Charter Communications Inc. is set to announce this week
that it is moving to commercial rollout of WorldGate Communications Inc.'s Internet-TV
service, marking the first foray into Web access via the TV by the cable industry.
Charter, starting in St. Louis this week and moving in the
months ahead to additional markets, may soon be followed by other MSOs in the launch of
the WorldGate system, according to vendor and MSO sources who have been monitoring trials
of the technology.
Set-top makers expect more WorldGate deployments from MSOs,
according to John Burke, vice president of marketing at General Instrument Corp., and
Steve Necessary, vice president and general manager for analog-video systems at
Scientific-Atlanta Inc. GI is supplying the DCT-2200 advanced-analog set-tops for
Charter's rollout, and S-A clients are testing the service.
Both S-A and GI have equipped their boxes to accommodate
WorldGate. The service allows users to access the Web through the vertical-blanking
interval of a 6-megahertz cable channel at a rate of 128 kilobits per second, and it does
not require the use of personal computers or other ancillary set-top devices.
Charter's decision came after a five-month market trial
involving 130 customers, said David Barford, senior vice president at the MSO, which has
1.1 million customers in 18 states.
"We think that it's going to be a strong
business," Barford said.
Charter is introducing the service for $15.95 per month in
a handful of St. Louis-area communities where it has upgraded systems for two-way
Customers who get the service will be equipped with the
set-tops at no extra cost, giving them access to an electronic programming guide, a
digital-audio-music service and, in the near future, Wink Communications Inc.'s
"The [WorldGate] service is easy to use, and it's much
faster and much less expensive than dial-up," Barford said, noting that 90 percent of
the test customers said they would take the service at the $15.95 rate.
Charter, with plans to introduce high-speed-data service
via cable modems within the next couple of months, sees WorldGate as a complement to cable
modems, rather than a rival, Barford said.
Charter introduced the service at Oakville Elementary
School last week, with Rep. Richard Gephart (D-Mo.) in attendance, marking the first step
in the fulfillment of a commitment to provide the service at no charge to 400 schools in
the St. Louis area over two years.
The company hopes to pass 150,000 households with WorldGate
by year's end, Barford said.
Cable operators have been divided over the usefulness of
Web access via TV, as well as over the appropriate means of offering such access.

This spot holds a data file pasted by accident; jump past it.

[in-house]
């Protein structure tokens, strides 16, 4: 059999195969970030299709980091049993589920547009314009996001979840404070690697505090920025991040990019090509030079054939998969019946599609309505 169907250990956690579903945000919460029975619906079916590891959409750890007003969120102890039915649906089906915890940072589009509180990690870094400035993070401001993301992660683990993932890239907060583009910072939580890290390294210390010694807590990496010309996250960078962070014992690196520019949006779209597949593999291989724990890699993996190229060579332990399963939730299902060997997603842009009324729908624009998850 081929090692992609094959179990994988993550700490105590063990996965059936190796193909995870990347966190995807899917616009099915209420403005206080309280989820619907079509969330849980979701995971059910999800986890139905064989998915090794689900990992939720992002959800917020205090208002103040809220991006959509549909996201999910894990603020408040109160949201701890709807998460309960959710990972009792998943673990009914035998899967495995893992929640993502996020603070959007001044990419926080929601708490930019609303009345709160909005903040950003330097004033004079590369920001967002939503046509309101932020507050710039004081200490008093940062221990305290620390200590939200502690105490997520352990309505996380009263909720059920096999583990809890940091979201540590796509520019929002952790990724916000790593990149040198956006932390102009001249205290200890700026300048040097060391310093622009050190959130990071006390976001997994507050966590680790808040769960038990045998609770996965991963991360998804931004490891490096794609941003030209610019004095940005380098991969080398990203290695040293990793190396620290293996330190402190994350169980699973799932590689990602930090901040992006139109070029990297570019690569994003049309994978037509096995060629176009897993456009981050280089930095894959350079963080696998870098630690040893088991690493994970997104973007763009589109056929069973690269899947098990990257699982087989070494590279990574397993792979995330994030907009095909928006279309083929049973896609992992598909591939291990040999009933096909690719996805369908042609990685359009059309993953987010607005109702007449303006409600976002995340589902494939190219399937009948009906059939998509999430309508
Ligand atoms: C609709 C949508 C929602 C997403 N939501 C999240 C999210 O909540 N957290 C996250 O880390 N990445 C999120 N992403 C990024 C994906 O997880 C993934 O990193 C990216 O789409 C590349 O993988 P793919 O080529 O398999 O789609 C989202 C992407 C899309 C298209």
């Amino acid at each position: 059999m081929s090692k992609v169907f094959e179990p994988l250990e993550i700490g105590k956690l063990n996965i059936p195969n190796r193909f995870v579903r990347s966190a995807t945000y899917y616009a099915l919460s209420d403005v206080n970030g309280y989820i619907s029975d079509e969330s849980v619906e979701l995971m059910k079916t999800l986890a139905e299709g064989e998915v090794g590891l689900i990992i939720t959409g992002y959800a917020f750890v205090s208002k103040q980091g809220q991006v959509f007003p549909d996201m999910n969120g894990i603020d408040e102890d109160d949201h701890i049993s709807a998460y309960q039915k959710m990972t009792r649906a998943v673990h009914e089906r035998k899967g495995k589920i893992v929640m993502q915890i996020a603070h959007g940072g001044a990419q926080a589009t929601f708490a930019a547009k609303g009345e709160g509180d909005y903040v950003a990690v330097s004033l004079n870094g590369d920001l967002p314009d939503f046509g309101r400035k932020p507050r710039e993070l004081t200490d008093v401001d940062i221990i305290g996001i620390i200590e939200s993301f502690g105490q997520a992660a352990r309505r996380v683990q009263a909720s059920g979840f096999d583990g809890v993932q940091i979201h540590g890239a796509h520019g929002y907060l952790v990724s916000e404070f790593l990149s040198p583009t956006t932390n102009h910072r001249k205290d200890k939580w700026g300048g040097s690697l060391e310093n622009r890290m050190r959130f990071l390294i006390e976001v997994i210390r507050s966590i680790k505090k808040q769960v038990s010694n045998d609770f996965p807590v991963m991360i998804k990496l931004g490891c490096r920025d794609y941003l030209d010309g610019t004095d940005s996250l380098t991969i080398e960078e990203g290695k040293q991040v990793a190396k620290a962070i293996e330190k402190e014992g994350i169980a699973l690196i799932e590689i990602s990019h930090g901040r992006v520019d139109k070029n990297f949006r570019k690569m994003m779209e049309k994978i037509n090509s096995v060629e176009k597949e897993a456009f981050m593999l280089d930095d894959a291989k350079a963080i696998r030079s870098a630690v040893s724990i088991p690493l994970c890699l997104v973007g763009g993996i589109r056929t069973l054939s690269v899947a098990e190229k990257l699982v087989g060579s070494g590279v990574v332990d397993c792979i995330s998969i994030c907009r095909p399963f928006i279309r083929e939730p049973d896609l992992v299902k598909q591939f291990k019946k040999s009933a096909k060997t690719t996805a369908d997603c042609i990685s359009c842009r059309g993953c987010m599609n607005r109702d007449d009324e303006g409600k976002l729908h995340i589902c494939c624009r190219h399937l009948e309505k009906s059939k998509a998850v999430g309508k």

Burke said that since WorldGate is now ready for
deployment, MSO interest has risen.
The leading competitor for cable's attention in TV access
is Microsoft Corp.'s WebTV Networks, which has been working with some MSOs to test the
marketability of cable access.
WebTV's system requires the use of a computerized set-top
"We're still not sure that there's much incentive to
surf over the TV, but we're trying to stay open-minded about it," said one senior
engineering executive, asking not to be named, whose company has ordered OpenCable digital
set-tops for Internet delivery via cable modems.
MediaOne, which has committed to using advanced-analog
boxes on a large scale, is also looking at how WorldGate fits into its strategy, said
MediaOne spokesman Dave Wood.
Canadian MSO Shaw Communications Inc., which is testing
WorldGate in conjunction with its rollout of digital boxes supplied by GI, is devoting a
6-MHz channel to the service, allowing users higher-speed access than is possible over the
analog system, said Michael D'Vella, senior vice president of planning at Shaw.
"The first question that we have to resolve is whether
there's a market for this service and, if there is, how best to pursue it," D'Vella
One intriguing possibility would be a tie-in between the
WorldGate service and @Home Network, where the TV-access experience might be enhanced by
allowing customers to participate in @Home's broadband-purposed content, D'Vella said,
noting that Shaw is an @Home affiliate.
WorldGate has been in discussions with @Home, but no deals
have been struck, said WorldGate CEO Hal Krisbergh.
Krisbergh said WorldGate is working with advertisers and
programmers to take its hyperlinking capabilities to the next level, which would allow
viewers of TV-program advertising to push a button on their remotes and activate a link to
the advertiser's Web site as its ad is running.
"We're sorting through the business arrangements for
doing this," he said, noting that the company's technology allows operators to keep
track of all hyperlink click-throughs.
Hyperlinking over WorldGate -- which Barford described as a
popular feature among its trial participants -- is available through connections to more
than two-dozen programmers. Viewers click on an icon, or at the instance of an on-screen
prompt, and they are taken to the programmer's Web site or, in some instances, to a Web
page specific to the programming that they're watching.
WorldGate is also working on deals with suppliers of
audio-streaming and video-streaming software so that users can access graphic elements
that require downloading plug-in client software, Krisbergh said.
While users can surf the Web, scroll through pages and
access Java-enhanced sites, they can't get streamed video at this point, which has been a
subject of some criticism from operators that view video as an important component of any
"It will be up to the cable operator what the video
parameters will be for streamed content, but the faster access potentially gives viewers a
much better performance than is possible over dial-up," Krisbergh said. Operators
that want to enhance video capabilities even further will have the option to devote a full
6-MHz channel to the service, Krisbergh added.
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